Block storage volumes are network-based block devices that provide additional data storage for Droplets. You can move them between Droplets and resize them at any time.
Volumes cost $0.10 GiB per month and range from 1 GiB to 16 TiB (16,384 GiB). Charges accrue hourly for as long as the volume exists.
Volumes are available in NYC1, NYC3, SFO2, SFO3, FRA1, SGP1, TOR1, BLR1, LON1, and AMS3.
Volumes are region-specific resources. You can only move them between Droplets in the same datacenter.
Use cases: Volumes are most useful when you need more storage space but don’t need the additional processing power or memory that a larger Droplet would provide, like:
Performance: Like Droplets, volumes are backed by SSDs.
Familiarity: Volumes function as generic block devices, so you can treat attached volumes like locally connected storage drives. This lets you partition, format, and manage volumes with familiar tools and techniques.
Flexibility: Volumes are independent resources, so you can move them between Droplets in the same datacenter, and you can increase the size of a volume without powering down the Droplet it’s attached to.
Encryption: Volumes are encrypted with LUKS (Linux Unified Key Setup). The entire storage cluster is encrypted, so snapshots of volumes are also encrypted at rest.
Ceph is built for redundancy, and we carefully ensure that the loss of a single drive, server, or even an entire data center rack does not compromise data integrity or availability.
Ceph gracefully heals itself when individual components fail, ensuring continuity of service with uncompromising data protection. Additionally, we use sophisticated monitoring systems built around tools including Icinga, Prometheus, and our own open-source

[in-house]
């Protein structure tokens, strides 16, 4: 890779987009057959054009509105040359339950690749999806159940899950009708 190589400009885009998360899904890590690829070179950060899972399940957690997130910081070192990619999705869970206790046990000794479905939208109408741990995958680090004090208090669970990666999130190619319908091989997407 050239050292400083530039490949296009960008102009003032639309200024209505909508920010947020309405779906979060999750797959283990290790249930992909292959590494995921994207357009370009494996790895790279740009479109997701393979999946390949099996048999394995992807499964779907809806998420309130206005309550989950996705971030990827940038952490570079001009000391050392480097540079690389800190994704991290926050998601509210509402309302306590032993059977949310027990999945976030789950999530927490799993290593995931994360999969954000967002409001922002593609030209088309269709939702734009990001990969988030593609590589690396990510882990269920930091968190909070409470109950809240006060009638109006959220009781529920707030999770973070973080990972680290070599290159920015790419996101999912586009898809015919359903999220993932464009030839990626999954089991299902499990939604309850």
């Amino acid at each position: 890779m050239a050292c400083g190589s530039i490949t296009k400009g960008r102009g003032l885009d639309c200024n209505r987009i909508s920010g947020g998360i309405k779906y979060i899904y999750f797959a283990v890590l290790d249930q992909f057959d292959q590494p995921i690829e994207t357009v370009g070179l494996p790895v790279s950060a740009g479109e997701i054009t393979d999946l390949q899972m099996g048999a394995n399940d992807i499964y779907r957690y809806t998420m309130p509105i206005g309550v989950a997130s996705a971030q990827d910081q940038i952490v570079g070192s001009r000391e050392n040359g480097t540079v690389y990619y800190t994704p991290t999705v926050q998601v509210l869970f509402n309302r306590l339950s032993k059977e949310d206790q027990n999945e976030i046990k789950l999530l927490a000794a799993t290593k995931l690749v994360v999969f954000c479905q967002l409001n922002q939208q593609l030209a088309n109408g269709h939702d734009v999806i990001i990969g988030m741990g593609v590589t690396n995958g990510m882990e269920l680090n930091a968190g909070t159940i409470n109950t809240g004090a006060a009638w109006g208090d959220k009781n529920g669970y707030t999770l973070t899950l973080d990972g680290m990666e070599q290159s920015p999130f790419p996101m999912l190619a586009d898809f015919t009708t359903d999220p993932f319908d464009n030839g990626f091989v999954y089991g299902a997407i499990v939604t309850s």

ceph_exporter. These help us respond immediately to any issues with our Ceph infrastructure to ensure continuous availability.
Volumes store data on hardware that is separated from the Droplet and replicated multiple times across different racks, reducing the chances of data loss because of hardware failure.
Automatic format and mount: You can choose to automatically format and mount a volume for first-time use on Ubuntu, Fedora, Debian 8+, CentOS, and Fedora Atomic.
Burst support: Burst support automatically increases volumes' IOPS and bandwidth rates for short periods of time (60 seconds) before returning to baseline performance to cool off (60 seconds) to support spikes in workload.
|Standard (Burst)||7.5K||300 MB/s|
|Optimized (Burst)||10K||350 MB/s|
Snapshots. Volume snapshots are full disk images that you create on demand. Create a snapshot to save the contents of the volume, and create volumes based on snapshots to create a new volume with the same contents.
You cannot rename volumes.
You can only attach a volume to one Droplet at a time.
By default, users can create up to 100 volumes and up to a total of 16 TiB of disk space per region. You can contact our support team to request an increase. You can attach a maximum of 7 volumes to any one node or Droplet, and this limit cannot be changed.
Unverified users can have up to 10 volumes per region and up to a total of 500 GB of disk space per region. Learn more about account verification.
FreeBSD, RancherOS, and one-click apps do not support automatic formatting and mounting.
Volume IOPS and throughput limits are currently 5000 IOPS and 200MBps, respectively, regardless of the size of the volume. These limits are applied per volume and not in aggregate. If you see lower values, it could be a result of I/O contention with other processes on the same Droplet.
Due to capacity limits in the region, we have disabled the creation of new resources in SFO2 for new customers. Existing customers with resources in SFO2 are unaffected and can still create and destroy resources in SFO2.
The SFO3 datacenter region is now available.
Volume limits for verified accounts have been raised from 10 volumes per account/500 GB of volume data per region to 100 volumes per account/16 TB per region. Unverified accounts are still limited to 10 volumes/500 GB. Learn more about account verification.
For more information, see all Block Storage Volumes release notes.